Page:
Tuesday 2 August 2011

    sunshine in a dud day


    Some days just don’t behave! Today was one of those, and just when I’d had enough of life’s adventures

    ~ gashed knee after tripping and flying spectacularly through the air;

    pear shaped event pressure; and a funeral tomorrow…

    I saw this apt image on Absolutely Beautiful Things this afternoon when I dropped by Black & Spiro.

    My dud day got better when I visited Anna with my collection of Monte Lupo artworks.

    Anna is enamoured with the work of a Monte Lupo artist and the timing of my visit was perfect.

    Thank you Anna for putting some yellow in my day!

    {Image Dare Yourself Absolutely Beautiful Things via coco & kelley}

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    Monday 1 August 2011

    Absolutely Beautiful Things ~ bravo Anna!


    Anna Spiro’s online store opens beautifully!

    Now you can virtually pop into her online store to pick up some unusual treasures…

    As a fellow Brisbanite, I’ve enjoy the indulgent pleasure of  visiting Anna’s interior design store

    Black and Spiro lured by the eye-candy window displays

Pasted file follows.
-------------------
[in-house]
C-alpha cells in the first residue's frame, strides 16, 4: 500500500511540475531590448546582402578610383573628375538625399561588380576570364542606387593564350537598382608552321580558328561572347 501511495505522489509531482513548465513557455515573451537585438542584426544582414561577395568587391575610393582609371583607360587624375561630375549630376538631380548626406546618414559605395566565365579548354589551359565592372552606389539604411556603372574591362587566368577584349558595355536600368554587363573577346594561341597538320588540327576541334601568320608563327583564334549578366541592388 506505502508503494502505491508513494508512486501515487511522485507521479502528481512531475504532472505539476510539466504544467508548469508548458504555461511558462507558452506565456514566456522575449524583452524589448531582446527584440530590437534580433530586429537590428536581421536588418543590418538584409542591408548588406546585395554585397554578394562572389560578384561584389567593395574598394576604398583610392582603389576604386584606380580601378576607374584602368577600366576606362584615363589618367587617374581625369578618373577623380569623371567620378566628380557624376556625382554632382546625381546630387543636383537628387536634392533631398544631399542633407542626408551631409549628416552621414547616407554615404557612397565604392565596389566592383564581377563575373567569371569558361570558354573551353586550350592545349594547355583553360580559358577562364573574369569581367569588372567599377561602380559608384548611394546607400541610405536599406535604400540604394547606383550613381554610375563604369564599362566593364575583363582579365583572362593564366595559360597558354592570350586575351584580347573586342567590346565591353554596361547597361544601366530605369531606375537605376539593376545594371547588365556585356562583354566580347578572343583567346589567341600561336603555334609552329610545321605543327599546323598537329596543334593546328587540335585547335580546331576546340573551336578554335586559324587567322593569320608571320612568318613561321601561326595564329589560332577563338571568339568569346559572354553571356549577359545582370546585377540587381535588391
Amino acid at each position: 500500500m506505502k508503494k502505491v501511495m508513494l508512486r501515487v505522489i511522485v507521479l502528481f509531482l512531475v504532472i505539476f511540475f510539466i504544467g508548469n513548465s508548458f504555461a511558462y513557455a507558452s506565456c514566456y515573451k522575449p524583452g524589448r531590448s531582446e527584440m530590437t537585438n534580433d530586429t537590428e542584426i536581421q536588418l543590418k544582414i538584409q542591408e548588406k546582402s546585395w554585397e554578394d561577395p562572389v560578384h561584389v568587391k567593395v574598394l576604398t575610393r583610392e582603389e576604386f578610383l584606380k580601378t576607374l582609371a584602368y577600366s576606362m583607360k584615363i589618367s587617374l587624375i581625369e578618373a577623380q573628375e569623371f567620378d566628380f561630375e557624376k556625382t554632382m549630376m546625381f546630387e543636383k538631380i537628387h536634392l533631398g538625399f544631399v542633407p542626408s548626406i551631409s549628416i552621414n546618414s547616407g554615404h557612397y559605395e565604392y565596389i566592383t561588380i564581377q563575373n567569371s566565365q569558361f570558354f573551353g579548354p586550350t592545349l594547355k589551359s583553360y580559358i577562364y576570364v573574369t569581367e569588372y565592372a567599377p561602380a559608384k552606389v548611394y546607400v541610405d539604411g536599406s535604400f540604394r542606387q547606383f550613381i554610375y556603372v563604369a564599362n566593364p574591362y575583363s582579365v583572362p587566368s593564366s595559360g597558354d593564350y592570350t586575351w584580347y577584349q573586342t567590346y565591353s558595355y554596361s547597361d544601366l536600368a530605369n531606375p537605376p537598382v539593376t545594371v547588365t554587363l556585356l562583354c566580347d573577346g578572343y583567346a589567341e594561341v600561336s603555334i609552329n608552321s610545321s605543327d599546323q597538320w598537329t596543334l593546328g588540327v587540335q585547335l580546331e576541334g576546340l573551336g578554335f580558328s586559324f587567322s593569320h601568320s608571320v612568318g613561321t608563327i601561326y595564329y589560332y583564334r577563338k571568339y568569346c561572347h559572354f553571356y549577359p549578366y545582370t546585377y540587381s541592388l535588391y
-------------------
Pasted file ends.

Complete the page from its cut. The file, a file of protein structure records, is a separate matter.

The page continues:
and inspired by her Absolutely Beautiful Things blog.

    About the launch, she writes, “First and foremost I am a designer and I really wanted that to be reflected in our online store. I wanted to create something which was different and exciting. . . .  In an attempt to make this succeed I thought it would be wonderful to present a series of seasonal vignettes, which will showcase special things I have either found or had custom made…. I really want to showcase items in our store which are very special, unique and of high quality and once sold out it is our intention not to repeat items.”

    The way in which we are going to present the store is the most exciting part. Each season {Winter, Spring, Summer, Autumn and maybe a few other special dates in between like Christmas and Easter} we will upload a beautiful image of our selected goods for that season which I have put together in a room scene/vignette. 

    The store is laid out as a “vignette” where each item is numbered, and you can click the product numbers for more details and purchasing info. Anna’s first vignette is the Winter look, comprising a mixture of one-off vintage/collectable items, custom made items and other limited edition pieces.

    And  I’m dreaming of a wild shopping spree…

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    Tuesday 26 July 2011